Lancia 037 (1982)

I have never seen a Lancia 037 in person. Being a one-off built to Group B rules, this car was as rare as Ferrari 288GTO or Porsche 959. Only a little over 200 units were produced, among them 150 units were designed to road use. Of course, these road cars existed simply because of the need to homologate for World Rally Championship. They were not supposed to deliver Ferrari or Porsche level of quality and user friendliness, despite of their high price.

037 seemed like a derivative of (Beta) Monte Carlo, Lancia's mid-engined coupe. Lancia would have preferred a clean sheet design, but a rush to homologate for the 1982 race season meant it had to settle on some off-the-shelf components from Monte Carlo. Basically, the central monocoque cockpit
section and the stuffs of interior came straight from that car. However, everything else was new. Tubular steel space frames were bolted to the front and rear of the monocoque to support powertrain and suspensions. The outer skin was made of lightweight Kelvar-reinforced glass-fiber. Suspensions were double-wisbhones all round. The biggest change was the engine. Although it was still based on FIAT's 2.0-liter twin-cam four, it was derived from the 16-valve version last used in FIAT 131 Abarth rally car. Furthermore, a Roots-type supercharger was added to boost its output to 205hp in road trim, or 280-325hp on race car. Most important, unlike the transverse installation on Monte Carlo, the new engine was mounted longitudinally behind the cockpit for better weight distribution, and drove the rear wheels via an ZF 5-speed transaxle with limited slip differential. The street car was capable of reaching 140 mph and sprint from zero to sixty in sub-6 seconds.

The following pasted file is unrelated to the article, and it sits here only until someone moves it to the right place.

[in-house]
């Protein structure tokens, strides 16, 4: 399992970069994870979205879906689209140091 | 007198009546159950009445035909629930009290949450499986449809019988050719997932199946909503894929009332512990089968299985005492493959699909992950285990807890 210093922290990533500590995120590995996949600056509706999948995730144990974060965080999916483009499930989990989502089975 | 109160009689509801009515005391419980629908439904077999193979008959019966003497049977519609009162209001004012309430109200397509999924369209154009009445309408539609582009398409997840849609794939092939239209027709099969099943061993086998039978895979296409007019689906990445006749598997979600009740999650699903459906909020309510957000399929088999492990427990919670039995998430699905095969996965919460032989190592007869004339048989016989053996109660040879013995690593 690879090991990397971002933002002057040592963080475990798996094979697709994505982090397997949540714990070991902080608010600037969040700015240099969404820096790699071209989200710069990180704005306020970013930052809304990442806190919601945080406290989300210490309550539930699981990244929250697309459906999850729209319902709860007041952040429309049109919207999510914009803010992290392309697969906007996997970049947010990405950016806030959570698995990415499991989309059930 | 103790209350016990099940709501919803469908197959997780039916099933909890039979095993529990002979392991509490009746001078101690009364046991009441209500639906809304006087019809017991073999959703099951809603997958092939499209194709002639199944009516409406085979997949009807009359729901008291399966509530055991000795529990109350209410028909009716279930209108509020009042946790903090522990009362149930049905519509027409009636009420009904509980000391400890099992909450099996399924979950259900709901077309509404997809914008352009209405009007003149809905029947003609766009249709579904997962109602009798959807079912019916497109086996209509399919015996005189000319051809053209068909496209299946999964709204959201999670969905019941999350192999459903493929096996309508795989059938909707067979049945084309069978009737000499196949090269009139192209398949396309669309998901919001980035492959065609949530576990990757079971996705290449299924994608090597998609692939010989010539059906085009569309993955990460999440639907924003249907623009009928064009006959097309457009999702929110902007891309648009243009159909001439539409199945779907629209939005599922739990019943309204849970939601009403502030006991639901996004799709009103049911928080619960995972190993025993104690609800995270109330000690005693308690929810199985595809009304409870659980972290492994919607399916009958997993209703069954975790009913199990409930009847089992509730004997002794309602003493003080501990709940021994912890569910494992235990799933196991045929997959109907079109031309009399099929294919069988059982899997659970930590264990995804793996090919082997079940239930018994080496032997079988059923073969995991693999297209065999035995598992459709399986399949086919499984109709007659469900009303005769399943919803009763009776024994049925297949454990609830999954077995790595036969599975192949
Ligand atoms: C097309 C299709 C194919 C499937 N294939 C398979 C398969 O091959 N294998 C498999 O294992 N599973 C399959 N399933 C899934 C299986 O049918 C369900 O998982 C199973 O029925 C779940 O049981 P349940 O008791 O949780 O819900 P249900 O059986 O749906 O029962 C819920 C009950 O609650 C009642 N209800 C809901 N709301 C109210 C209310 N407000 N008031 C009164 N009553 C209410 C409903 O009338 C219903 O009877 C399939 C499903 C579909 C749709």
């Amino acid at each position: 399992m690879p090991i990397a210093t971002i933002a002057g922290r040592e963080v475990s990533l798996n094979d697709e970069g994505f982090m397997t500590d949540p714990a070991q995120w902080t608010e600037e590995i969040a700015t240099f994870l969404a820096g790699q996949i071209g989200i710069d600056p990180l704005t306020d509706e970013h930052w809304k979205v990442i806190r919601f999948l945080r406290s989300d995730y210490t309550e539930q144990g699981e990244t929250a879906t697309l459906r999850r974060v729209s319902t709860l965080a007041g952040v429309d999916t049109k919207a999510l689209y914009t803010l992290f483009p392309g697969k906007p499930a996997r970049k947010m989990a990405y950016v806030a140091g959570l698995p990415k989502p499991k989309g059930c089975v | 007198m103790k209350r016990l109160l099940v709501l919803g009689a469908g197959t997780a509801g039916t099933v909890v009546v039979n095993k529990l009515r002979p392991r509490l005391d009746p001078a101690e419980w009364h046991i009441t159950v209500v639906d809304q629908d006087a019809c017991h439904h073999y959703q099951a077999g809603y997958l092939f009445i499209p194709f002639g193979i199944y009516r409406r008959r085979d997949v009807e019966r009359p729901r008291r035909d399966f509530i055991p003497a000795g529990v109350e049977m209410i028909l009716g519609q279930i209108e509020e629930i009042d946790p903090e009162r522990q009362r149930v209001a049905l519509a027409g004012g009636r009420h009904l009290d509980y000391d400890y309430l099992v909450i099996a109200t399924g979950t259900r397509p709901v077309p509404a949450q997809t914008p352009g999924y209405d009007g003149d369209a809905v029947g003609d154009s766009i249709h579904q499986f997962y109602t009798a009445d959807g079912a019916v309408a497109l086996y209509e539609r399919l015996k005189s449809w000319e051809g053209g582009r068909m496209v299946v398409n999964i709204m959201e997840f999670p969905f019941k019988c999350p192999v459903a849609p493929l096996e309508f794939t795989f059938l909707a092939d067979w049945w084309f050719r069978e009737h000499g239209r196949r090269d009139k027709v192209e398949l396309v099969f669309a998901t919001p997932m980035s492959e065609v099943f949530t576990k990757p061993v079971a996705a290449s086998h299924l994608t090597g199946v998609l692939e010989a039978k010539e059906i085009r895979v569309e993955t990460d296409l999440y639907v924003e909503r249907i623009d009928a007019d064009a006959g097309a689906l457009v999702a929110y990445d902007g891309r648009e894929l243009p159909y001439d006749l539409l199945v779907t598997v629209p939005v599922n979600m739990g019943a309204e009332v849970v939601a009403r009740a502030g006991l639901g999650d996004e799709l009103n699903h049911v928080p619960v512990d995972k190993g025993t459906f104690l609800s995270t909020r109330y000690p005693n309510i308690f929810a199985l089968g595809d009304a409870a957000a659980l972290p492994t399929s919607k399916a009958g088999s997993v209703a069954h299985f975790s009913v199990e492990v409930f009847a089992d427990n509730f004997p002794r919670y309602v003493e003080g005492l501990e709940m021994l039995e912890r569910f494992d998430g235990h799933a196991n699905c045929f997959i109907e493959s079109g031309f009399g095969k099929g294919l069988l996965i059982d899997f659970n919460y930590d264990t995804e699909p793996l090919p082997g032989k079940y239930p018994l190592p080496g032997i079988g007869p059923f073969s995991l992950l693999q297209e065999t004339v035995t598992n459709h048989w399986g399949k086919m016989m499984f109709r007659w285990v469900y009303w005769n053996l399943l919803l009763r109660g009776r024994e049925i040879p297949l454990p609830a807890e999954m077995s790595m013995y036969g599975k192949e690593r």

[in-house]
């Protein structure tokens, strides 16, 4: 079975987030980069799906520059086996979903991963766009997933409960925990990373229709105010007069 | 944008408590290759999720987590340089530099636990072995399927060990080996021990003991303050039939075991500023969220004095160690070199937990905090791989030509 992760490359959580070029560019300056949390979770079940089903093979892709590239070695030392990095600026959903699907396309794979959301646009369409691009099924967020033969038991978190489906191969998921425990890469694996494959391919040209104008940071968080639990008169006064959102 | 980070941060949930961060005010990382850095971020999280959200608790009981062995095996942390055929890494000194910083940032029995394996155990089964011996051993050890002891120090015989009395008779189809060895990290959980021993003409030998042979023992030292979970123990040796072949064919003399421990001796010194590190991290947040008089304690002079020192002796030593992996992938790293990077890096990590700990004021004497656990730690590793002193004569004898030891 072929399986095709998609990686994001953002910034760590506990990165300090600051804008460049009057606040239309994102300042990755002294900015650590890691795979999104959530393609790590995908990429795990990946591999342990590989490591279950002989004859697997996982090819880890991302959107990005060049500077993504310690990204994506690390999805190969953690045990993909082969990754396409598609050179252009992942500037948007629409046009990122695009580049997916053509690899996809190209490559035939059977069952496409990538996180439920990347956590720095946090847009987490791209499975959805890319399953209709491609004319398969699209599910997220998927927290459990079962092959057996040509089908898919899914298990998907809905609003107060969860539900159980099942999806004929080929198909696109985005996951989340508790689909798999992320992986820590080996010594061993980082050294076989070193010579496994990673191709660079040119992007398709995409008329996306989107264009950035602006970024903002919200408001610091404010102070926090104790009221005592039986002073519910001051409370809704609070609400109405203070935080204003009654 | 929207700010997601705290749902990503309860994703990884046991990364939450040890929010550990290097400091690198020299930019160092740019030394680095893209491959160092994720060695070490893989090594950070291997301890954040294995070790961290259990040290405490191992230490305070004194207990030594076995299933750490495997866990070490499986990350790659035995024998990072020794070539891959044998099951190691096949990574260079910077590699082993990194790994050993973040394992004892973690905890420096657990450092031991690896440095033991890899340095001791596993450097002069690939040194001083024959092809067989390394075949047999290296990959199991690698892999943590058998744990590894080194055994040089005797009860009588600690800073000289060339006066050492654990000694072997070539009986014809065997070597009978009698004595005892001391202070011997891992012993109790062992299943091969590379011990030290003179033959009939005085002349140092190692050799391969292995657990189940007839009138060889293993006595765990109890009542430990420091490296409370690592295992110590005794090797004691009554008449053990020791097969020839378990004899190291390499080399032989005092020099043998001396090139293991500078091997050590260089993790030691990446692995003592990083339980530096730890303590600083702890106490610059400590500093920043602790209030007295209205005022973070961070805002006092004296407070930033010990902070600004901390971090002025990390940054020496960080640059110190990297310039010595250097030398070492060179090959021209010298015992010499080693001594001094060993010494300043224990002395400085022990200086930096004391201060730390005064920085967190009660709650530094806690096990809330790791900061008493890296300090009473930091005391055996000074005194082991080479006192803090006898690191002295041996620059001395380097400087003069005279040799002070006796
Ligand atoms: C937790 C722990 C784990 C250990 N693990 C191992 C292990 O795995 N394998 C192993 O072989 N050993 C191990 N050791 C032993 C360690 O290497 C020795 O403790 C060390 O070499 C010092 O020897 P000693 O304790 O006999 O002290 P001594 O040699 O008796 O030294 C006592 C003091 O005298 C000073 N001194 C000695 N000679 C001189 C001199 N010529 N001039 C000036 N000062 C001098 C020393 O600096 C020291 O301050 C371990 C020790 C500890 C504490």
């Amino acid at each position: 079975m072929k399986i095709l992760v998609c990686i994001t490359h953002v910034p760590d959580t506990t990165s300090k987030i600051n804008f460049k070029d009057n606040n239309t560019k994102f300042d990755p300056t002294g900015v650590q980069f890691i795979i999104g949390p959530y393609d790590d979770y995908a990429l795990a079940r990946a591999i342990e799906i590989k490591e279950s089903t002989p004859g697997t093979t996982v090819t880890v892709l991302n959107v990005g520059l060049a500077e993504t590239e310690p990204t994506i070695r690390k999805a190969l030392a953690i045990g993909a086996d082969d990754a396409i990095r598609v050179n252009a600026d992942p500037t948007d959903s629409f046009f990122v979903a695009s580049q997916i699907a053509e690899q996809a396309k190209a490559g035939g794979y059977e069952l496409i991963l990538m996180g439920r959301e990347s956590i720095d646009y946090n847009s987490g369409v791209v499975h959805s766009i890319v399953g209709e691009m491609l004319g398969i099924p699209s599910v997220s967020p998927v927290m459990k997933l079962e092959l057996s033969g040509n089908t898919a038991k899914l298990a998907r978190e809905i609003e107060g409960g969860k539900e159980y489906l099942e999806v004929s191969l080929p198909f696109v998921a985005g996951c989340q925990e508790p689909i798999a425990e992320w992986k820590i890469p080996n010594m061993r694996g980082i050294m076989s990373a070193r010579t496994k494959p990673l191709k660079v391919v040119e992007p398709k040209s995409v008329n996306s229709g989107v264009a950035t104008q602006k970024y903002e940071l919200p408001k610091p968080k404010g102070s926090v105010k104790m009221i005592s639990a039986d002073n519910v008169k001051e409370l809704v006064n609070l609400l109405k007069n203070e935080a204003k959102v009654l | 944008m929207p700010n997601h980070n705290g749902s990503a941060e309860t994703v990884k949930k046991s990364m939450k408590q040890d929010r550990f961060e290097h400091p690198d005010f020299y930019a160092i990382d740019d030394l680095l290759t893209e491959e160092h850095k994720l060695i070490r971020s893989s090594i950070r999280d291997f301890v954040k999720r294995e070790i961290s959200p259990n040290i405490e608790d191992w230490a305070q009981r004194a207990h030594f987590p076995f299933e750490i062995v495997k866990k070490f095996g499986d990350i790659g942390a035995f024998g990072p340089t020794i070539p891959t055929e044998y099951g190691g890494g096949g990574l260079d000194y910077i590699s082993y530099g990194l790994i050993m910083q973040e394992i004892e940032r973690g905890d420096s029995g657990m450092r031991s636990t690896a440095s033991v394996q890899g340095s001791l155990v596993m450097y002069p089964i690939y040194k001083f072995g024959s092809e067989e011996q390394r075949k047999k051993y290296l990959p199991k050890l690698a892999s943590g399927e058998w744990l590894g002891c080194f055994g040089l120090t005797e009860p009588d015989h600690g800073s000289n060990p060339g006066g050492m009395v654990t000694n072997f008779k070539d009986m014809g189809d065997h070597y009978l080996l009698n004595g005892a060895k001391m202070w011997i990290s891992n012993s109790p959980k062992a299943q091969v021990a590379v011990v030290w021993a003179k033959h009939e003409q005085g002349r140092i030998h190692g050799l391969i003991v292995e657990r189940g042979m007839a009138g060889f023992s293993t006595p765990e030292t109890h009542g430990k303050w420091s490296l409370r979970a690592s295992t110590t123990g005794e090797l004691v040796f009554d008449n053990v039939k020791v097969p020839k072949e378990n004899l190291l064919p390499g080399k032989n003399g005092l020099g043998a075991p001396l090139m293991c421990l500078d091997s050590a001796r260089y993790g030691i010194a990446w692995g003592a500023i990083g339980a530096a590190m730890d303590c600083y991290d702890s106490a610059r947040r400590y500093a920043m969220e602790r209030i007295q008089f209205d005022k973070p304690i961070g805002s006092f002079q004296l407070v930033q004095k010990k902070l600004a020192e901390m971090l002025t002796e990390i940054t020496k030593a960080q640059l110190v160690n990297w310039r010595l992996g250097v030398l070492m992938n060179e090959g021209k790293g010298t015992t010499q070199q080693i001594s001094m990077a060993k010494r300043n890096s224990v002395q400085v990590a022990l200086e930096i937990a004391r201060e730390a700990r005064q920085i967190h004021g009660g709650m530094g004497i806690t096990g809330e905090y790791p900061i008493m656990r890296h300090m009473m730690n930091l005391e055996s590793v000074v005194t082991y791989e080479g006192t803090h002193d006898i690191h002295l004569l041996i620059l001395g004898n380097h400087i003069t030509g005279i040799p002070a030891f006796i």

Like Monte Carlo, the styling and production of bodyshell were responsible by Pininfarina. The development of powertrain and chassis was done by Abarth, now became the motorsport division of Fiat group. The 037 never matched its predecessor, Stratos, for visual impact. Not only more conservative, its form was somewhat compromised with functions and the use of existing components. Nevertheless, by the standard of Group B rally cars, 037 was one of the better lookings. After all, its styling was derived from a mid-engined sports car.

The first race season was not very satisfying, as the Lancia was usually hit by reliability problems. In 1983, its performance and reliability were both improved. Having won 5 races, it was crowned the manufacturer title of WRC. That was also the last time WRC won by a rear-wheel-drive machine. 037 competed for two more seasons, but its rear-drive chassis and supercharged engine could no longer keep up with 4WD powerhorses like Audi Sport Quattro and Peugeot 205T16. Lancia decided to work on another, even more ambitious car...


Lancia 037
Year of production
No. produced
222 units
Mid-engined, Rwd
Size (L / W / H / WB)
3915 / 1850 / 1245 / 2440 mm
Inline-4, dohc, 4v/cyl, supercharger
1995 cc
205 hp
173 lbft
F: double-wishbones; R: struts
F: 205/55VR16; R: 225/50VR16
1170 kg
Top speed
140 mph
0-60 mph
5.8 sec
0-100 mph
15.5 sec

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